The Federal Bureau of Investigation (FBI) published its most recent annual data on hate crimes and bias incidents, covering the calendar year of 2021. The trends in the recent data continue to confirm what the Sikh Coalition has determined for more than 20 years: our community remains uniquely vulnerable to the risk of targeted hate. Between 2020 and 2021, anti-Sikh hate crimes increased by 140 percent, from 89 incidents to 214. The 214 incidents is the single greatest number of hate crimes documented since the FBI started reporting on anti-Sikh hate crimes in 2015. According to the FBI’s data, Sikhs were among the top two most targeted faith groups for hate crimes across the country in 2021, behind the Jewish American community.
Nationally, there was a 12 percent decrease in reported hate crimes between 2020-2021. However, this is also the fourth consecutive year that there has been a decline in law enforcement agencies participating in reporting hate crime data to the FBI. This significant decrease is likely due, at least in part, to a planned transition to a new reporting system, the National Incident-Based Reporting System (NIBRS), that law enforcement agencies were required to transition to by January 1, 2022. Unfortunately, a significant number of large agencies–including those in high population areas like New York, Los Angeles, Phoenix, and San Jose–did not make the transition in time to be included in the 2020-2021 FBI dataset. Whether due to the NIBRS transition or other factors, there was an approximately 22 percent decrease in voluntary reporting by law enforcement agencies compared to the previous dataset.
Of note, despite the slight national decrease in hate crimes, Sikhs were not the only community with increased reports of hate crime. There was a 9 percent increase in anti-Asian hate incidents, and 73 percent increase in anti-Native Hawaiian or Other Pacific Islander hate incidents despite the transition to NIBRS not occurring in jurisdictions with large Asian American and Pacific Islander constituencies. This particular data point likely demonstrates the effects of racist and xenophobic public discourse around the COVID-19 pandemic.
While these numbers and trends paint an alarming picture that generally aligns with the Sikh Coalition’s firsthand experience helping survivors of hate and bias across the nation–we must acknowledge that the data released is wildly incomplete, and there are inaccurate reports that almost definitely impact the numbers. Similar to last year, there is an unusually high number of Sikh hate crime reports coming from a handful of jurisdictions that the Sikh Coalition does not find credible and demands further explanation. There are also questions about the specific kinds of hate incidents being reported in these areas, leading us to further question the data’s accuracy and credibility.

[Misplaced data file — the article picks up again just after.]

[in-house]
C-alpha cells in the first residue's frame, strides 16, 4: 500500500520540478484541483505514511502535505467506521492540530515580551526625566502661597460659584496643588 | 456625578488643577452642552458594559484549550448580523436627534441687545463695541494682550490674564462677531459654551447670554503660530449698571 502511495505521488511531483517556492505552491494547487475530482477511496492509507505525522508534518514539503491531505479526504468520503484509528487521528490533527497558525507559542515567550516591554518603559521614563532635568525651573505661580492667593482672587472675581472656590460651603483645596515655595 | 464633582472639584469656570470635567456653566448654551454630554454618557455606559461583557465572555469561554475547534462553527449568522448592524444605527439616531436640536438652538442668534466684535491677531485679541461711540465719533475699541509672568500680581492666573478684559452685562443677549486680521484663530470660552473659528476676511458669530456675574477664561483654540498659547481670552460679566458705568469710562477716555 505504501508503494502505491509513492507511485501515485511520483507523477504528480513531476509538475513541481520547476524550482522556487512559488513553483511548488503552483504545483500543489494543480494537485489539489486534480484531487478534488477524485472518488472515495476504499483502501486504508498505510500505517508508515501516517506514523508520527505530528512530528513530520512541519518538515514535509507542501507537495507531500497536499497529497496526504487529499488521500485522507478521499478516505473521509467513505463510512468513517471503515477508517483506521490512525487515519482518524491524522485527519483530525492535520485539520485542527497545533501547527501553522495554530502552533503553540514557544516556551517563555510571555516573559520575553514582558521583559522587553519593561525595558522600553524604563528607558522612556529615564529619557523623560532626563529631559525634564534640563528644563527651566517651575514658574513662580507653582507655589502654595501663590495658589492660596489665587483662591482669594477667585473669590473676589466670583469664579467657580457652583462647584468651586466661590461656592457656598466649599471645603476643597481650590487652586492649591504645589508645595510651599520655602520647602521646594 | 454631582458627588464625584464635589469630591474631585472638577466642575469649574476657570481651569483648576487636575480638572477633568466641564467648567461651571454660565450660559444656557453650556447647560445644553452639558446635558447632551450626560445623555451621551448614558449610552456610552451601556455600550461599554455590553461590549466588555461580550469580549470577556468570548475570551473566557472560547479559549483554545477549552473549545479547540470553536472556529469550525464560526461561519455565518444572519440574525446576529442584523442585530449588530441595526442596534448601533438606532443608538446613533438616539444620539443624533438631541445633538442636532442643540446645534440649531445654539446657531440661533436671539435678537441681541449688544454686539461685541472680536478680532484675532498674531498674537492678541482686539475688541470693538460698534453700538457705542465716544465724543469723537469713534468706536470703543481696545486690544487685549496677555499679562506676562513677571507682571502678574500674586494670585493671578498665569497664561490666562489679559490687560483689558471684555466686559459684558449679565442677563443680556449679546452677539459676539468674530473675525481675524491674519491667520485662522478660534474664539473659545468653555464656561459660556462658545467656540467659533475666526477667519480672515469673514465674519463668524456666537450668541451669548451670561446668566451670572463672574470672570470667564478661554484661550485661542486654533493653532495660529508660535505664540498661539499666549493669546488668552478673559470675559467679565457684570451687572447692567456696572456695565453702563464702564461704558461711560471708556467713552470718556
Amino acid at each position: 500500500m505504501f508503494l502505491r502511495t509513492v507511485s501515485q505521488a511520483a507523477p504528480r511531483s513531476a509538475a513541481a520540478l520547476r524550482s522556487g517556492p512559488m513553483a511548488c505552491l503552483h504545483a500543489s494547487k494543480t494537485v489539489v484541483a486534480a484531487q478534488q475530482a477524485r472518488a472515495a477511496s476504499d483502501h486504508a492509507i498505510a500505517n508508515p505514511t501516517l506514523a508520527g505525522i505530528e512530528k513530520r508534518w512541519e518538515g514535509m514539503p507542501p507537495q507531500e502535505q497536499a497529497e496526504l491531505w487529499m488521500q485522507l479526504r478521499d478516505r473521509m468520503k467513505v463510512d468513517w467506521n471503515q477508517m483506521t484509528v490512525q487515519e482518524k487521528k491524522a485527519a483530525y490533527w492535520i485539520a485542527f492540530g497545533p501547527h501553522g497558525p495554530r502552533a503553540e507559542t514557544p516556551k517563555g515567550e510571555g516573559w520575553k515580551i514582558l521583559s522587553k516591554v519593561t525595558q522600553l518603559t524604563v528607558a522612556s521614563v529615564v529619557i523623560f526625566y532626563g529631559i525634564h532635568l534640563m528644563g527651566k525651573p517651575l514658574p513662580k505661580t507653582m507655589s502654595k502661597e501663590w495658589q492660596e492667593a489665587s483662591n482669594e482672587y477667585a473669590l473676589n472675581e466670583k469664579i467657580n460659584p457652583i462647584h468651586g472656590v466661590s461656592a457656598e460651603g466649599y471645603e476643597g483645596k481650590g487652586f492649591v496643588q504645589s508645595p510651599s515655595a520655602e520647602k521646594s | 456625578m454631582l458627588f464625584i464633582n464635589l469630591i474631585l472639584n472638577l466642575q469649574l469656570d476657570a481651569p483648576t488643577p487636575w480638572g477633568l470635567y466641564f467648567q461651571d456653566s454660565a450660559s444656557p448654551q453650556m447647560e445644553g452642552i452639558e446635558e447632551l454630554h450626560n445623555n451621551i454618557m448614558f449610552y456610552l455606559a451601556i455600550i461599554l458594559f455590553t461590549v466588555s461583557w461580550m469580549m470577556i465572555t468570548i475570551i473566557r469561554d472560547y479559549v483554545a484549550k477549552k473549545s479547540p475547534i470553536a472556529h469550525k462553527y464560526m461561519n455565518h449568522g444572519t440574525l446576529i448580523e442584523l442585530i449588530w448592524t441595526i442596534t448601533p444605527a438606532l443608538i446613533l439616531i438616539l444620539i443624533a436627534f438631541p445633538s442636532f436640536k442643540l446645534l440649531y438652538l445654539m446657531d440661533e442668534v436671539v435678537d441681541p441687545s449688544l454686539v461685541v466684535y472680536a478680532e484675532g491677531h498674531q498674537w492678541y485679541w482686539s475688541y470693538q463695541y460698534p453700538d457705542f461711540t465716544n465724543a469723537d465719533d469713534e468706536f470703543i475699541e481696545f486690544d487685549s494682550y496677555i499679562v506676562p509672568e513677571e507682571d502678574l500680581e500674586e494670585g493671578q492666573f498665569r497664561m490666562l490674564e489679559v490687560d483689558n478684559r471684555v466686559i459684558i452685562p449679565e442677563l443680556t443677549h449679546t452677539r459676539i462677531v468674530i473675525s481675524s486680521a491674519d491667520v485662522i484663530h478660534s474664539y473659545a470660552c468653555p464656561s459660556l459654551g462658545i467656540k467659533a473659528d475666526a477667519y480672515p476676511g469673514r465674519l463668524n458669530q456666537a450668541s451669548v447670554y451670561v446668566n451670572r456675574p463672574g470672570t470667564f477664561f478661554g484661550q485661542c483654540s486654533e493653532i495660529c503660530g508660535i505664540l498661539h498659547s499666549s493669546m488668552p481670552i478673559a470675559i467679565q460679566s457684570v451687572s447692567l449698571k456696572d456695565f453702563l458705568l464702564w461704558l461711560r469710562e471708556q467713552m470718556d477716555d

“The significant annual underreporting and continuation of inaccuracies further sharpens the Sikh Coalition’s longstanding concerns that the FBI’s hate crime reporting is not accurately capturing the lived experiences of underrepresented communities.” said Sikh Coalition Senior Manager of Policy & Advocacy, Sim J. Singh Attariwala. “Despite recent policy advancements to combat hate crimes, more must be done to correct gaps in hate crime reporting and to protect all communities. At a minimum, all law enforcement agencies that receive federal funds should be required to accurately report hate crimes to the FBI.”
The Sikh Coalition was founded over 20 years ago in response to an increase in bias, bigotry, and backlash against the Sikh community across the United States. In the years since, we have emerged as the leading civil rights organization working to combat and prevent anti-Sikh hate. This year also marked the 10 year anniversary of the deadly attack on the Oak Creek gurdwara in Wisconsin, in 2012. Following the attack the Sikh Coalition led a successful multi-year advocacy campaign to require that the FBI track and report anti-Sikh hate crimes.
We have also advocated for legislation to improve hate crime reporting and also for improvements to victim support services. The Sikh Coalition was among the first civil rights organizations to support the Jabara-Heyer NO HATE Act, which was signed into law earlier this year as part of the COVID-19 Hate Crimes Act. In May, the Sikh Coalition was also the lead participating Sikh organization in helping to plan the United We Stand anti-hate summit that was held at the White House in September. Clearly, however, much work remains to ensure that law enforcement agencies at the local, state, and federal levels are accurately tracking, reporting, and appropriately responding to the Sikh community’s experiences. We continue to advocate for policies and reforms with respect to combatting hate crimes, bias incidents, and white supremacist violence.